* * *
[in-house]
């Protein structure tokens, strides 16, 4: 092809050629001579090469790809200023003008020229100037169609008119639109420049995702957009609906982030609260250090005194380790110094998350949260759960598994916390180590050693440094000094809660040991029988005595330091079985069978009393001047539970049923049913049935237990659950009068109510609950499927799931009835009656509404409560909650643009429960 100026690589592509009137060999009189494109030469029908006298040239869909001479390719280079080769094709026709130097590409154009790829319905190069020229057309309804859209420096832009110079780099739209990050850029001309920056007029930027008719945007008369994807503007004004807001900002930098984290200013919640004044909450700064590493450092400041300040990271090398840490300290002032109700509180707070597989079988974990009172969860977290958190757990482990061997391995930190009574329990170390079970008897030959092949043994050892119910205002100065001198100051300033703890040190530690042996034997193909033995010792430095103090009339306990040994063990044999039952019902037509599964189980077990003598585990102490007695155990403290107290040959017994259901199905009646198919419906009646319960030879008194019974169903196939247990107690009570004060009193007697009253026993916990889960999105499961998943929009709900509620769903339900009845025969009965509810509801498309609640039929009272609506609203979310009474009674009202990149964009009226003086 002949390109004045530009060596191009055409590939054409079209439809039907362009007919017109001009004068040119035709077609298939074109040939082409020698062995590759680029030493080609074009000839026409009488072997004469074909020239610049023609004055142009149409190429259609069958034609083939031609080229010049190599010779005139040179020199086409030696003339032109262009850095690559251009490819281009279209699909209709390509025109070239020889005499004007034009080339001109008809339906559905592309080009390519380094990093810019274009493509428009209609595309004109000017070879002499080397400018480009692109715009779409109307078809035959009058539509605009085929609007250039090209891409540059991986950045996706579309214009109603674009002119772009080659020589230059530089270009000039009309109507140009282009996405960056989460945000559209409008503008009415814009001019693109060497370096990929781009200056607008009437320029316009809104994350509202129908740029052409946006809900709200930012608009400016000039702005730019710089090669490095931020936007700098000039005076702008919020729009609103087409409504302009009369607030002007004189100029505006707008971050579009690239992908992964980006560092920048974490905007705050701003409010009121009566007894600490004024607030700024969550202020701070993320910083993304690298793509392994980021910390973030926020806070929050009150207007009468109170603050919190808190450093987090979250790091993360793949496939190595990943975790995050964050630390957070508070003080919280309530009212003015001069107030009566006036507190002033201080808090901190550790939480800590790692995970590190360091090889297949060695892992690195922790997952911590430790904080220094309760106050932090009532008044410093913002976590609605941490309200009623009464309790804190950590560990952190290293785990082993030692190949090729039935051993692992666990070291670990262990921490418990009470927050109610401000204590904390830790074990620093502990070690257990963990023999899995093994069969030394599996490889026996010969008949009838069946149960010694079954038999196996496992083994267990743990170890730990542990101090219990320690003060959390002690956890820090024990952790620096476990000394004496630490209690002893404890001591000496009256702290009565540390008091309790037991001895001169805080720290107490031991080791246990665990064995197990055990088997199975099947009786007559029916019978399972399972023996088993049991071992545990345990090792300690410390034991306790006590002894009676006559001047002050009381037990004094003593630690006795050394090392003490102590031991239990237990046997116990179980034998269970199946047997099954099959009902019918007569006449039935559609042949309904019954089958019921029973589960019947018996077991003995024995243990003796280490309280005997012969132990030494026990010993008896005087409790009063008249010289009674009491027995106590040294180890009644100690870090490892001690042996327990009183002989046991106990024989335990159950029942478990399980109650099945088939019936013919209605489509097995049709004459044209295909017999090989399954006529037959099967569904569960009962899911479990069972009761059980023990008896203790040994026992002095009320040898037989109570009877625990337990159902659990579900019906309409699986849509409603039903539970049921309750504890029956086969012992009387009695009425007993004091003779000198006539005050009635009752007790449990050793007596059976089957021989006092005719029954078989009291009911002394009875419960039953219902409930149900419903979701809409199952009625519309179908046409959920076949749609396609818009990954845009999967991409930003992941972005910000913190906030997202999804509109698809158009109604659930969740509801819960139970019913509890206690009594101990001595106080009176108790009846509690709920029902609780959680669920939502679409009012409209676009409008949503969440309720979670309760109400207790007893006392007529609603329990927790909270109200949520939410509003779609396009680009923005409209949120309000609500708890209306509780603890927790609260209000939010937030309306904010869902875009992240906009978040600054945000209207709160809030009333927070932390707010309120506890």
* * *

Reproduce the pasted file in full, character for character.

[in-house]
């Protein structure tokens, strides 16, 4: 092809050629001579090469790809200023003008020229100037169609008119639109420049995702957009609906982030609260250090005194380790110094998350949260759960598994916390180590050693440094000094809660040991029988005595330091079985069978009393001047539970049923049913049935237990659950009068109510609950499927799931009835009656509404409560909650643009429960 100026690589592509009137060999009189494109030469029908006298040239869909001479390719280079080769094709026709130097590409154009790829319905190069020229057309309804859209420096832009110079780099739209990050850029001309920056007029930027008719945007008369994807503007004004807001900002930098984290200013919640004044909450700064590493450092400041300040990271090398840490300290002032109700509180707070597989079988974990009172969860977290958190757990482990061997391995930190009574329990170390079970008897030959092949043994050892119910205002100065001198100051300033703890040190530690042996034997193909033995010792430095103090009339306990040994063990044999039952019902037509599964189980077990003598585990102490007695155990403290107290040959017994259901199905009646198919419906009646319960030879008194019974169903196939247990107690009570004060009193007697009253026993916990889960999105499961998943929009709900509620769903339900009845025969009965509810509801498309609640039929009272609506609203979310009474009674009202990149964009009226003086 002949390109004045530009060596191009055409590939054409079209439809039907362009007919017109001009004068040119035709077609298939074109040939082409020698062995590759680029030493080609074009000839026409009488072997004469074909020239610049023609004055142009149409190429259609069958034609083939031609080229010049190599010779005139040179020199086409030696003339032109262009850095690559251009490819281009279209699909209709390509025109070239020889005499004007034009080339001109008809339906559905592309080009390519380094990093810019274009493509428009209609595309004109000017070879002499080397400018480009692109715009779409109307078809035959009058539509605009085929609007250039090209891409540059991986950045996706579309214009109603674009002119772009080659020589230059530089270009000039009309109507140009282009996405960056989460945000559209409008503008009415814009001019693109060497370096990929781009200056607008009437320029316009809104994350509202129908740029052409946006809900709200930012608009400016000039702005730019710089090669490095931020936007700098000039005076702008919020729009609103087409409504302009009369607030002007004189100029505006707008971050579009690239992908992964980006560092920048974490905007705050701003409010009121009566007894600490004024607030700024969550202020701070993320910083993304690298793509392994980021910390973030926020806070929050009150207007009468109170603050919190808190450093987090979250790091993360793949496939190595990943975790995050964050630390957070508070003080919280309530009212003015001069107030009566006036507190002033201080808090901190550790939480800590790692995970590190360091090889297949060695892992690195922790997952911590430790904080220094309760106050932090009532008044410093913002976590609605941490309200009623009464309790804190950590560990952190290293785990082993030692190949090729039935051993692992666990070291670990262990921490418990009470927050109610401000204590904390830790074990620093502990070690257990963990023999899995093994069969030394599996490889026996010969008949009838069946149960010694079954038999196996496992083994267990743990170890730990542990101090219990320690003060959390002690956890820090024990952790620096476990000394004496630490209690002893404890001591000496009256702290009565540390008091309790037991001895001169805080720290107490031991080791246990665990064995197990055990088997199975099947009786007559029916019978399972399972023996088993049991071992545990345990090792300690410390034991306790006590002894009676006559001047002050009381037990004094003593630690006795050394090392003490102590031991239990237990046997116990179980034998269970199946047997099954099959009902019918007569006449039935559609042949309904019954089958019921029973589960019947018996077991003995024995243990003796280490309280005997012969132990030494026990010993008896005087409790009063008249010289009674009491027995106590040294180890009644100690870090490892001690042996327990009183002989046991106990024989335990159950029942478990399980109650099945088939019936013919209605489509097995049709004459044209295909017999090989399954006529037959099967569904569960009962899911479990069972009761059980023990008896203790040994026992002095009320040898037989109570009877625990337990159902659990579900019906309409699986849509409603039903539970049921309750504890029956086969012992009387009695009425007993004091003779000198006539005050009635009752007790449990050793007596059976089957021989006092005719029954078989009291009911002394009875419960039953219902409930149900419903979701809409199952009625519309179908046409959920076949749609396609818009990954845009999967991409930003992941972005910000913190906030997202999804509109698809158009109604659930969740509801819960139970019913509890206690009594101990001595106080009176108790009846509690709920029902609780959680669920939502679409009012409209676009409008949503969440309720979670309760109400207790007893006392007529609603329990927790909270109200949520939410509003779609396009680009923005409209949120309000609500708890209306509780603890927790609260209000939010937030309306904010869902875009992240906009978040600054945000209207709160809030009333927070932390707010309120506890």